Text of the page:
My Kit: Overnight Backpacking with Scott Kranz

An Explorer's guide to the gear you need for the backcountry.

By: Scott Kranz

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Whether you’re an avid hiker and backpacker, a newbie looking to get outdoors more, or a straight-up gearhead, what gear makes it into your pack can make or break a trip. This is my kit for a typical overnight backpack trip or similar alpine outing in the Pacific Northwest. The listed items below, which are categorized by photo gear, general gear, and camping gear, make up my current kit. My gear kit can change from trip to trip and season to season, as I am constantly testing out new gear to meet the needs of the next adventure.


I have a variety of sleeping bags of varying materials and temperature ratings. In the summer and fall in the Cascades, I’m often bringing my Eddie Bauer Kara Koram 20-Degree StormDown Sleeping Bag, which is sufficiently warm and lofty, but also packs down into a small pouch when I need to store it in my pack.

I generally use the Therm-a-Rest NeoAir XTherm, especially if the trip involves colder weather or snow. This inflatable air mattress has a solid R-Value of 5.7, which works wonders in frigid night temps.

I have a variety of tents. One option I use is my Black Diamond Firstlight, a compact, single-wall, two-person ultralight tent. It’s minimum weight is under 3 pounds, which is an awesome feature on big trips. Another tent option I use is the Eddie Bauer Stargazer tent, a guide-built, double-wall tent with double door entry. It’s fully waterproof, and lightweight as well. A great backpacking tent.

I own a variety of packs, of varying sizes and uses. I often use my Black Diamond Speed 55 Pack, which is lightweight and streamlined.

This is an ultralight cooking system (about 12 ounces in weight), which I use in the backcountry for boiling water, preparing meals, and making my morning cup of joe at camp. I’m often reaching areas and elevations where fires are not allowed, where this stove works well. Along with the stove, I make sure to bring my trusted spork, mug, and bowl.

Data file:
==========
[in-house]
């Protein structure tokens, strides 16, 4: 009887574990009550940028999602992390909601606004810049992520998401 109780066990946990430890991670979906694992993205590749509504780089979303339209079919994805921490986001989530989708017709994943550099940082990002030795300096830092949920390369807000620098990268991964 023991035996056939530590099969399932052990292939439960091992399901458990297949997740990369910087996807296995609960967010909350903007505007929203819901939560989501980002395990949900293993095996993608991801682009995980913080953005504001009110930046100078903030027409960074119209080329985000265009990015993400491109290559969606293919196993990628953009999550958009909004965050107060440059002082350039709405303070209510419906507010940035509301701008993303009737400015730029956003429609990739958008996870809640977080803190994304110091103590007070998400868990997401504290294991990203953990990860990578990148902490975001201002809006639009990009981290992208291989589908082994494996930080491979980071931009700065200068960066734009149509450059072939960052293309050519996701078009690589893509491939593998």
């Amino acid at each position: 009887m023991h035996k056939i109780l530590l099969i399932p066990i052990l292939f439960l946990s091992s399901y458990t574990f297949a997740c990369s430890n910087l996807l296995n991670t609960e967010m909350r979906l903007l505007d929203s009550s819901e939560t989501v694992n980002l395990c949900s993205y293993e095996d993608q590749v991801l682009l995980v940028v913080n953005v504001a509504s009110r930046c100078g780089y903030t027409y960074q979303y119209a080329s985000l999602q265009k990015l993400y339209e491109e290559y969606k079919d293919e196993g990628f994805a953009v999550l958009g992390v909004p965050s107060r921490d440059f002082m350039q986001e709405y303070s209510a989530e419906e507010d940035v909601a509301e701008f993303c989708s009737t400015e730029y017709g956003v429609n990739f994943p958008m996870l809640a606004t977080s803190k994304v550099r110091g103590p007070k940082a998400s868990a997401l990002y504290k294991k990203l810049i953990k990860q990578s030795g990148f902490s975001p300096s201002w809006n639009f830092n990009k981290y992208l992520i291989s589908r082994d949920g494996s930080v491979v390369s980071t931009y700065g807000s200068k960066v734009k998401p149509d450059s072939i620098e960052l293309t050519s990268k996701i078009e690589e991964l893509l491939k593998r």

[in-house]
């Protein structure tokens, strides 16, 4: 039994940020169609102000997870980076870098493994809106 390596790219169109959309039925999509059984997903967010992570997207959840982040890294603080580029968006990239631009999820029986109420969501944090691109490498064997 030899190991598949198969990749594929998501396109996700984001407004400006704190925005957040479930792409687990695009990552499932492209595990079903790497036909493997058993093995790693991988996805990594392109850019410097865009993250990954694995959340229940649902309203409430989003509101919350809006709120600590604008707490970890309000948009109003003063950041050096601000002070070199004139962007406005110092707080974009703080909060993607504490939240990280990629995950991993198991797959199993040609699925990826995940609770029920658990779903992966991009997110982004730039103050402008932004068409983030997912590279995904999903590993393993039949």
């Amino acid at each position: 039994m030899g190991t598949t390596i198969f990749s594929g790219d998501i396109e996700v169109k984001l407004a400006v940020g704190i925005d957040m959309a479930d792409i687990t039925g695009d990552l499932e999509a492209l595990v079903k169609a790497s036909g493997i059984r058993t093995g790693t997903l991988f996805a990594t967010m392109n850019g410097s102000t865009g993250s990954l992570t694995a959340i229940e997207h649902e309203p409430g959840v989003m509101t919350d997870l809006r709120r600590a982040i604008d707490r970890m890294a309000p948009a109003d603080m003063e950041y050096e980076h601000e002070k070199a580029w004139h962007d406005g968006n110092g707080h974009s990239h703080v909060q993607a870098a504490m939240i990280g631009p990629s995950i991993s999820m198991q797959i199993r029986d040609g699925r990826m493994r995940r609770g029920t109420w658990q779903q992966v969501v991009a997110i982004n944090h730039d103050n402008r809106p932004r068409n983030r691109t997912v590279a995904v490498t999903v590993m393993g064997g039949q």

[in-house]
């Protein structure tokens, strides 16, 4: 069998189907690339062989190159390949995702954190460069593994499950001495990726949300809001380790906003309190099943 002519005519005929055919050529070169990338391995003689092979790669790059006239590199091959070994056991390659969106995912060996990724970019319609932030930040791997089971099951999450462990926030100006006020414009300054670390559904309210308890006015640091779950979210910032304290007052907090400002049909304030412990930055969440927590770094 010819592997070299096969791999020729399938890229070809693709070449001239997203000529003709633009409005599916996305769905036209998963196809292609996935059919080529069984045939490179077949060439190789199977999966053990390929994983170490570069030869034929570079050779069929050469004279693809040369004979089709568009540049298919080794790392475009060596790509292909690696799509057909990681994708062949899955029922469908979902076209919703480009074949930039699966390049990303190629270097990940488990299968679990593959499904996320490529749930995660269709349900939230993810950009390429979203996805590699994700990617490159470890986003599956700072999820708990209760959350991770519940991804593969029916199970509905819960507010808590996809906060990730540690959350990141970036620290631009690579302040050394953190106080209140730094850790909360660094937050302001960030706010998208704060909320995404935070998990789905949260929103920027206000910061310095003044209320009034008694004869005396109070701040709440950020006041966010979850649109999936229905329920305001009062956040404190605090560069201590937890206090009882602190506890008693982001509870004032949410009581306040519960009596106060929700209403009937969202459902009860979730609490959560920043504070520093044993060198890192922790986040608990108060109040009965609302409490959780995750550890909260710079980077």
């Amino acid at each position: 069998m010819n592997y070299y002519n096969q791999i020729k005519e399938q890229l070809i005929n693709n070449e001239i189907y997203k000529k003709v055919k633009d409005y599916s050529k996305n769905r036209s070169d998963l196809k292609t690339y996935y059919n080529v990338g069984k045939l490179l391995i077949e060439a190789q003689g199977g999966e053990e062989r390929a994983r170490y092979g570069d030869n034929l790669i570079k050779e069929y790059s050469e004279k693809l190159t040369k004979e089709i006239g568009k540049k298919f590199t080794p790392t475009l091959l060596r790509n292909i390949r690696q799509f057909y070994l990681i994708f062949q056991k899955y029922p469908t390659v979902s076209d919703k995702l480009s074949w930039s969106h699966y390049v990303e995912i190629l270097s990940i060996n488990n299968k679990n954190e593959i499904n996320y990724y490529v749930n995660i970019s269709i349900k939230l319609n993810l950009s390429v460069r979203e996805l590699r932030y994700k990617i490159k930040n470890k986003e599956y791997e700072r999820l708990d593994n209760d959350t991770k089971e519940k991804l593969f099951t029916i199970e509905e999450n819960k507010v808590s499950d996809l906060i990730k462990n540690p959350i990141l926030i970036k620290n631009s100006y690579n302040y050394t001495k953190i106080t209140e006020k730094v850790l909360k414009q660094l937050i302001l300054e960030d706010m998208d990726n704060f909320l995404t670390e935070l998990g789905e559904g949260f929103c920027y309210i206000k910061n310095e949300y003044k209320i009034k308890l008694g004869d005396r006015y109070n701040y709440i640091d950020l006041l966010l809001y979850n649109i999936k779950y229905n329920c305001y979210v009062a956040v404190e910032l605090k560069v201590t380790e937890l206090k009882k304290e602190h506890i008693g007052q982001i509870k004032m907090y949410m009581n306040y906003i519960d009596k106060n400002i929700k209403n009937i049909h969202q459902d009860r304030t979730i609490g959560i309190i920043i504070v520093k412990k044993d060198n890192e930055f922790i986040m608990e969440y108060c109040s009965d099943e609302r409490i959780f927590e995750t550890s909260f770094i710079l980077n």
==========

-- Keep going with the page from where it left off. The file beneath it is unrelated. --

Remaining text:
An essential piece of gear for every trip I’m on. I use a Black Diamond Spot Headlamp with a maximum light output of 200 lumens, plenty bright for my needs. It has both flood and spot modes, as well as a red night vision—so you don’t accidentally blind your tent mate.

For certain trips, I make sure to bring trekking poles, which often are a lifesaver, especially on the knees when descending. I often use my Black Diamond Alpine Carbon Cork Trekking Poles.

When the trip involves more challenging terrain, potential rock fall, or any climbing, or if any travel over snow or ice is possible, I often bring my Black Diamond Vapor Helmet and my Black Diamond Raven Pro ice ax, to ensure I get from A to B both safe and sound.

Although I own several cameras, I often go with this full-frame 42-megapixel mirrorless camera. It’s a more lightweight option (about 22 ounces with a battery) than my DSLR, a plus for trips covering greater mileage and elevation gain. The camera’s functionality and features work for me, whether I’m shooting for a commercial client or gathering content for a personal project.

I often bring multiple camera lenses on any outing, covering a range of speeds and focal lengths. I often shoot with my Sony Vario-Tessar T 24-70mm f/4 lens, a versatile, all-purpose focal range.

When I need to shoot wider, in low light, or during the night, I often use my Canon EF 16-35mm f/2.8L II lens, paired with a Metabones T Smart Adapter Mark IV.

For compressed landscape imagery or wildlife shots, I often use my Canon EF 70-300mm f/4-5.6 IS lens, a very lightweight telephoto lens option.

Having my camera accessible and ready to use is essential for my outdoor photography. As a result, I use this pro-grade camera carrying clip with quick-release locking action. It’s on my backpack strap every single trip I take.

This camera wrist strap never leaves my camera. It’s ergonomic and quick to cinch, ensuring my camera and my hand don’t accidentally part ways when I’m hiking or climbing.

My camera gear has been a significant investment, so why not protect that gear from the elements? I use this lightweight protective cover which shields my camera from rain, dust, snow, and dings.